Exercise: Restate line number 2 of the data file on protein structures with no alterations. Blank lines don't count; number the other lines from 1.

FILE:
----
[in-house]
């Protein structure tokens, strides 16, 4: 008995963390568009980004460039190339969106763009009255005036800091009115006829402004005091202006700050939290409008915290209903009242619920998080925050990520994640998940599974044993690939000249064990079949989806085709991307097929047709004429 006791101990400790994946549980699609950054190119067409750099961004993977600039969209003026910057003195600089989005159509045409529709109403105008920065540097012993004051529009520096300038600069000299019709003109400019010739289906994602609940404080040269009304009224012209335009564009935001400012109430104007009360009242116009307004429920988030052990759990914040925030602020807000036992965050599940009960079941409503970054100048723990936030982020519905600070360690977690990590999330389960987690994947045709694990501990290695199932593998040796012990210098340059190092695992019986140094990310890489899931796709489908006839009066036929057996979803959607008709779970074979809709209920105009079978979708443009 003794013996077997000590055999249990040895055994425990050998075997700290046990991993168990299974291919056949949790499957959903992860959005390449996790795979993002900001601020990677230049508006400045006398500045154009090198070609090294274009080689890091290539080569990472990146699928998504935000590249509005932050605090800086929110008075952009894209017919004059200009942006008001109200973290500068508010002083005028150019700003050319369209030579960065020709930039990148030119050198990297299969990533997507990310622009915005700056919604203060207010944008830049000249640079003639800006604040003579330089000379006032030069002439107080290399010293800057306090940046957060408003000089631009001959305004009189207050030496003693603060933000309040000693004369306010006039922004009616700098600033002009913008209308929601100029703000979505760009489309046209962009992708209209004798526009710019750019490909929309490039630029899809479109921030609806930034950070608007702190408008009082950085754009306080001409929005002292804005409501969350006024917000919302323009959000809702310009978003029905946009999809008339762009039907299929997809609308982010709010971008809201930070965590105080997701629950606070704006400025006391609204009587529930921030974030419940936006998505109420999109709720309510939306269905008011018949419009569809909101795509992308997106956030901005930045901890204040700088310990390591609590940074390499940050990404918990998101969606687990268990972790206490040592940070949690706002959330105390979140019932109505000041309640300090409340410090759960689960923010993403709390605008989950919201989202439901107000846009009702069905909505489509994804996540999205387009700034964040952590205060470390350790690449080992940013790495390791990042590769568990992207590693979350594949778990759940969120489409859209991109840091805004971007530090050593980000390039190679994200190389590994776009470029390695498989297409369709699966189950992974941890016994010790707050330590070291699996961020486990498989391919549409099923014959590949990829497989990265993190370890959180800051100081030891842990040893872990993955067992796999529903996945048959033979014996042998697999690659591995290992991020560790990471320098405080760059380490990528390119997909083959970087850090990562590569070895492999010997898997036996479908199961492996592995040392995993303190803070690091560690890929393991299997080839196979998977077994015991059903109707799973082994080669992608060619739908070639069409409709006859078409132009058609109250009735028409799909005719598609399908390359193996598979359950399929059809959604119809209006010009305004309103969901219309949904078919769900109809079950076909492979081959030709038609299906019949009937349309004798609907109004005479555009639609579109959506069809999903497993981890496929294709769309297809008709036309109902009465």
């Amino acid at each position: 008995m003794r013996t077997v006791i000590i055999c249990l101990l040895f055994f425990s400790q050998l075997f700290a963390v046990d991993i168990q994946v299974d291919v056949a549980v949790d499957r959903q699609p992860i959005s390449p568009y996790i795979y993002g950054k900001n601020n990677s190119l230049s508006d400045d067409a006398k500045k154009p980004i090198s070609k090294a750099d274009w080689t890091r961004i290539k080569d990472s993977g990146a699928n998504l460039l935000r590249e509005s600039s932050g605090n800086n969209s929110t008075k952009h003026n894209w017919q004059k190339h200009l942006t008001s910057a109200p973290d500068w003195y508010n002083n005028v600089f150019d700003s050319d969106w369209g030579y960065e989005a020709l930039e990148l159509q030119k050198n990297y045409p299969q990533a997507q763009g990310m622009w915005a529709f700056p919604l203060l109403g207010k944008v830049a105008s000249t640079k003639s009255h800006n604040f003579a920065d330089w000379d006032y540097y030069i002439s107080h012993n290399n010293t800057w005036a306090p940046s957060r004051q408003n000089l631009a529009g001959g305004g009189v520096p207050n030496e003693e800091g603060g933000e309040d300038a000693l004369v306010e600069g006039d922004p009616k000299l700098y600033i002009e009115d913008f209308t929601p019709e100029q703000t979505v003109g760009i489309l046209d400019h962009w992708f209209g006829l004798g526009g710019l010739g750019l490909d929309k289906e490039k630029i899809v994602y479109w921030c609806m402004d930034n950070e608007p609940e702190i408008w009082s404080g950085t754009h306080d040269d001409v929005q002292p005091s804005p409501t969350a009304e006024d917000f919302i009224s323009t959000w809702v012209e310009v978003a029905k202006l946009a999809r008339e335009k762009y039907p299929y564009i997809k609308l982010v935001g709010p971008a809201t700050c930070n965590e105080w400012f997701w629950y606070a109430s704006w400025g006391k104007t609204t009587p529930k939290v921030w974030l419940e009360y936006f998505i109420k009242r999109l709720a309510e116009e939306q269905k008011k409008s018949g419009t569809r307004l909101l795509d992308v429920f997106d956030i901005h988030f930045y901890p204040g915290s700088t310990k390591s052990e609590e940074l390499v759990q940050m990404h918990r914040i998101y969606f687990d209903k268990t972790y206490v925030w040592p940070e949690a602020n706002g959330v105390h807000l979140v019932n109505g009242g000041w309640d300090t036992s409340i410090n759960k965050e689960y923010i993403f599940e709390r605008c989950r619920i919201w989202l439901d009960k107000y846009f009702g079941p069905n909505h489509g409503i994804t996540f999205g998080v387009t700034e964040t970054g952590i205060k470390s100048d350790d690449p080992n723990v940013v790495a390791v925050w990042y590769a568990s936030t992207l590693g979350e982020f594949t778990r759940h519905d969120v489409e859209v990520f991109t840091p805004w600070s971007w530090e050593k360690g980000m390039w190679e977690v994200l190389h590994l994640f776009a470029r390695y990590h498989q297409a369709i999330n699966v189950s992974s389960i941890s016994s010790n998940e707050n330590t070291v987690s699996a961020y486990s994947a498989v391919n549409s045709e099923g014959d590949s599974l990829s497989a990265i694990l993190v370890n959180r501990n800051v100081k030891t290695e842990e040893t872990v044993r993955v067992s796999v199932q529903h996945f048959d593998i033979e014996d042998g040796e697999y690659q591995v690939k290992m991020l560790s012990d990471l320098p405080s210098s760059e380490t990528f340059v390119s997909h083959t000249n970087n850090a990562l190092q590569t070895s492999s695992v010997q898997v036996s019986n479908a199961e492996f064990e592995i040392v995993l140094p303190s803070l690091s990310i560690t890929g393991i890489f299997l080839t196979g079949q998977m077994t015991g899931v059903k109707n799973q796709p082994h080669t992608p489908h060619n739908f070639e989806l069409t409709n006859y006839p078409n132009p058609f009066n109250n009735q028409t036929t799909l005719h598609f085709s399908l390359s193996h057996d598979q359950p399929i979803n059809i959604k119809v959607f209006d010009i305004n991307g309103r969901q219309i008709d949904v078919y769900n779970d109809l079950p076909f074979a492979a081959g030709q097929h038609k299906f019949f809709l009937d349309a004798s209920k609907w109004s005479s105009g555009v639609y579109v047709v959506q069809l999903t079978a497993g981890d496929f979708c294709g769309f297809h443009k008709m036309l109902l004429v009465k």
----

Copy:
């Protein structure tokens, strides 16, 4: 008995963390568009980004460039190339969106763009009255005036800091009115006829402004005091202006700050939290409008915290209903009242619920998080925050990520994640998940599974044993690939000249064990079949989806085709991307097929047709004429 006791101990400790994946549980699609950054190119067409750099961004993977600039969209003026910057003195600089989005159509045409529709109403105008920065540097012993004051529009520096300038600069000299019709003109400019010739289906994602609940404080040269009304009224012209335009564009935001400012109430104007009360009242116009307004429920988030052990759990914040925030602020807000036992965050599940009960079941409503970054100048723990936030982020519905600070360690977690990590999330389960987690994947045709694990501990290695199932593998040796012990210098340059190092695992019986140094990310890489899931796709489908006839009066036929057996979803959607008709779970074979809709209920105009079978979708443009 003794013996077997000590055999249990040895055994425990050998075997700290046990991993168990299974291919056949949790499957959903992860959005390449996790795979993002900001601020990677230049508006400045006398500045154009090198070609090294274009080689890091290539080569990472990146699928998504935000590249509005932050605090800086929110008075952009894209017919004059200009942006008001109200973290500068508010002083005028150019700003050319369209030579960065020709930039990148030119050198990297299969990533997507990310622009915005700056919604203060207010944008830049000249640079003639800006604040003579330089000379006032030069002439107080290399010293800057306090940046957060408003000089631009001959305004009189207050030496003693603060933000309040000693004369306010006039922004009616700098600033002009913008209308929601100029703000979505760009489309046209962009992708209209004798526009710019750019490909929309490039630029899809479109921030609806930034950070608007702190408008009082950085754009306080001409929005002292804005409501969350006024917000919302323009959000809702310009978003029905946009999809008339762009039907299929997809609308982010709010971008809201930070965590105080997701629950606070704006400025006391609204009587529930921030974030419940936006998505109420999109709720309510939306269905008011018949419009569809909101795509992308997106956030901005930045901890204040700088310990390591609590940074390499940050990404918990998101969606687990268990972790206490040592940070949690706002959330105390979140019932109505000041309640300090409340410090759960689960923010993403709390605008989950919201989202439901107000846009009702069905909505489509994804996540999205387009700034964040952590205060470390350790690449080992940013790495390791990042590769568990992207590693979350594949778990759940969120489409859209991109840091805004971007530090050593980000390039190679994200190389590994776009470029390695498989297409369709699966189950992974941890016994010790707050330590070291699996961020486990498989391919549409099923014959590949990829497989990265993190370890959180800051100081030891842990040893872990993955067992796999529903996945048959033979014996042998697999690659591995290992991020560790990471320098405080760059380490990528390119997909083959970087850090990562590569070895492999010997898997036996479908199961492996592995040392995993303190803070690091560690890929393991299997080839196979998977077994015991059903109707799973082994080669992608060619739908070639069409409709006859078409132009058609109250009735028409799909005719598609399908390359193996598979359950399929059809959604119809209006010009305004309103969901219309949904078919769900109809079950076909492979081959030709038609299906019949009937349309004798609907109004005479555009639609579109959506069809999903497993981890496929294709769309297809008709036309109902009465």